What should the audience make of The Bellmen? A comedy wherein one of the bellhops of the title is a cactus in a uniform, and two of the other resort employees are puppets. Mind you, they are not human characters using puppets to interact with guests – the characters are puppets. If any of that made you giggle, then you will definitely enjoy Cameron Fife’s unpretentious, offbeat comedy.
Steve (Adam Ray) has been working as a bellman for over two decades, having gotten the job at the Tucson resort in high school. Now, he is the bell captain and perfectly content to do that for life. But, Steve pines for Kelly (Kelen Coleman), the head concierge, though she does not feel the same way. He believes that the best way to prove his worth to her is to go after a promotion to management. Of course, it would help if there was a position to go after.
“…believes that the best way to prove his worth to her is to go after a promotion to management.”
So, Steve gets his manager buddy Michael (co-writer Jason Alder) to fake a promotion. But, Steve has to train the new hire Josh (Josh Zuckerman); contend with a full capacity house for the conference of the cultish Spirit Refresh, led by the charming flimflammer Gunther Gochamonet (Thomas Lennon); and maintain appearances for when the owner Sid (Richard Kind) shows up later this same day. When exactly can Steve prove his love for Kelly?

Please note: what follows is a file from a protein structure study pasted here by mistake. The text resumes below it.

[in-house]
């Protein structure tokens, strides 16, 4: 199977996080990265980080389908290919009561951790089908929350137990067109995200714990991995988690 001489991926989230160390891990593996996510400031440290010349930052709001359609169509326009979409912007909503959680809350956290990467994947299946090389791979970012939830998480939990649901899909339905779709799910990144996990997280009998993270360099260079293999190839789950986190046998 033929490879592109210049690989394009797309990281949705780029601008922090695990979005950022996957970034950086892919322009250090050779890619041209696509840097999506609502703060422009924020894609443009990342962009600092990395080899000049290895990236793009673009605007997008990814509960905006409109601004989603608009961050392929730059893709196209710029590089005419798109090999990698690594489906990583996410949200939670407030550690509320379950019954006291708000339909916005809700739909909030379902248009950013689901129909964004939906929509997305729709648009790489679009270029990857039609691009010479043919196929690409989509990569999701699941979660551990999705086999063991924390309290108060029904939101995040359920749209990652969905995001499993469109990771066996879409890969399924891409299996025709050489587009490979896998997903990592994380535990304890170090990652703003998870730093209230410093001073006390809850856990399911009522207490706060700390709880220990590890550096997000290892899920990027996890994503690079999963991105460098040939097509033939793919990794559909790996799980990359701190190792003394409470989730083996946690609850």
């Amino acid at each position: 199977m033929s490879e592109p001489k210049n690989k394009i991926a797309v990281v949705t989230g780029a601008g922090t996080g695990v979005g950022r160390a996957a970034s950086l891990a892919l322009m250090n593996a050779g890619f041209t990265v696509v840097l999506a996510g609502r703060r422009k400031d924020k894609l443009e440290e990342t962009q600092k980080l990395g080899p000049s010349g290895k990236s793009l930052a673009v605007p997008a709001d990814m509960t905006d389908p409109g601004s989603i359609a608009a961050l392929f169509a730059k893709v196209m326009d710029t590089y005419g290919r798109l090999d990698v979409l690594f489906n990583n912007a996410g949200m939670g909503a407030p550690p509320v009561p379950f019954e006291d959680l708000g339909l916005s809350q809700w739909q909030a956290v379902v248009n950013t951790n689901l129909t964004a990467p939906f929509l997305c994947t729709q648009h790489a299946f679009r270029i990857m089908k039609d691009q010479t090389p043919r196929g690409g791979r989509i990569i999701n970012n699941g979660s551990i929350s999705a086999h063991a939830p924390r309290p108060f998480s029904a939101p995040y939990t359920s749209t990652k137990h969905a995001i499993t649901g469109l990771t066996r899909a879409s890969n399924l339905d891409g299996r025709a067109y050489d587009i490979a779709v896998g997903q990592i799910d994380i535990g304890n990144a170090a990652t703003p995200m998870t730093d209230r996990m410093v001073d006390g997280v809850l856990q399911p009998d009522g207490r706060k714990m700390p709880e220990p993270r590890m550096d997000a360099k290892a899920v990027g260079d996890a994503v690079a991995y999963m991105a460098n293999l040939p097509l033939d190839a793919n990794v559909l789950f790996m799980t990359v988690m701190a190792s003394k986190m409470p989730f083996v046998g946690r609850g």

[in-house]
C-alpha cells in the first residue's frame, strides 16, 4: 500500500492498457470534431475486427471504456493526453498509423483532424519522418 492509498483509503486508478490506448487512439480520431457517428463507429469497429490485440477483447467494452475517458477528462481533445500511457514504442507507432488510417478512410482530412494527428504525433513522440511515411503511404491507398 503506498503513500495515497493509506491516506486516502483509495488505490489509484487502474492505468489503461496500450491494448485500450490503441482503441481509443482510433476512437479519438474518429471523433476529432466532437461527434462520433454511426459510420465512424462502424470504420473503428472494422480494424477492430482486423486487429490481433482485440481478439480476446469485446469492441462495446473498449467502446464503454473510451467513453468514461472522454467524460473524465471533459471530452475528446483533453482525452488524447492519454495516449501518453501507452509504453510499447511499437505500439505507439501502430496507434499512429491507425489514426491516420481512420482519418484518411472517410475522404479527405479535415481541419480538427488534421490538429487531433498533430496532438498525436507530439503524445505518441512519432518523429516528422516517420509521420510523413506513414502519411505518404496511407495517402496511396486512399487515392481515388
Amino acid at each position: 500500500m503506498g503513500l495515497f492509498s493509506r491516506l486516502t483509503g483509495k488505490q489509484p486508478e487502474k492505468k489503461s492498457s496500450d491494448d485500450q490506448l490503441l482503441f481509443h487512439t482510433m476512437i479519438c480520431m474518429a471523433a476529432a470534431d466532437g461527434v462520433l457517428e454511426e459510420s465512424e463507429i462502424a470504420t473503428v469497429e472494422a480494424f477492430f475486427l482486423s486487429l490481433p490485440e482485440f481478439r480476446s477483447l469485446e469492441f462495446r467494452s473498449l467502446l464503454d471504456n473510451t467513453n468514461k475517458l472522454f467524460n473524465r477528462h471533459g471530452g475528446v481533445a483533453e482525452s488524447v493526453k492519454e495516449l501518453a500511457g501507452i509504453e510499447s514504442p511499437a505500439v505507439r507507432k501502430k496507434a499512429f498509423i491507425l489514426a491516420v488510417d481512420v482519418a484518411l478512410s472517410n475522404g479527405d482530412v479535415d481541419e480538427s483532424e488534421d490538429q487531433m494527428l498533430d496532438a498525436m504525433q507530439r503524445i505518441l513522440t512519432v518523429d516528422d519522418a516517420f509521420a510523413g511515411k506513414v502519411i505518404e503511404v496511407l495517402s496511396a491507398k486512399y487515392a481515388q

Fife directs The Bellmen from a screenplay he co-wrote with Adler. To both their credit, and determent, the two focus on cramming in as many jokes, gags, and non-sequiturs as they possibly can into any given scene. If one joke doesn’t land for you, not to worry, another is coming in 5-seconds. This does mean that the broad strokes of the story are predictable. Of course, Gunther and the person who wants to turn the resort into a casino are one and the same. Obviously, Steve’s lies will catch up with him at the exact wrong time.
"…focus on cramming in as many jokes, gags, and non-sequiturs as they possibly can..."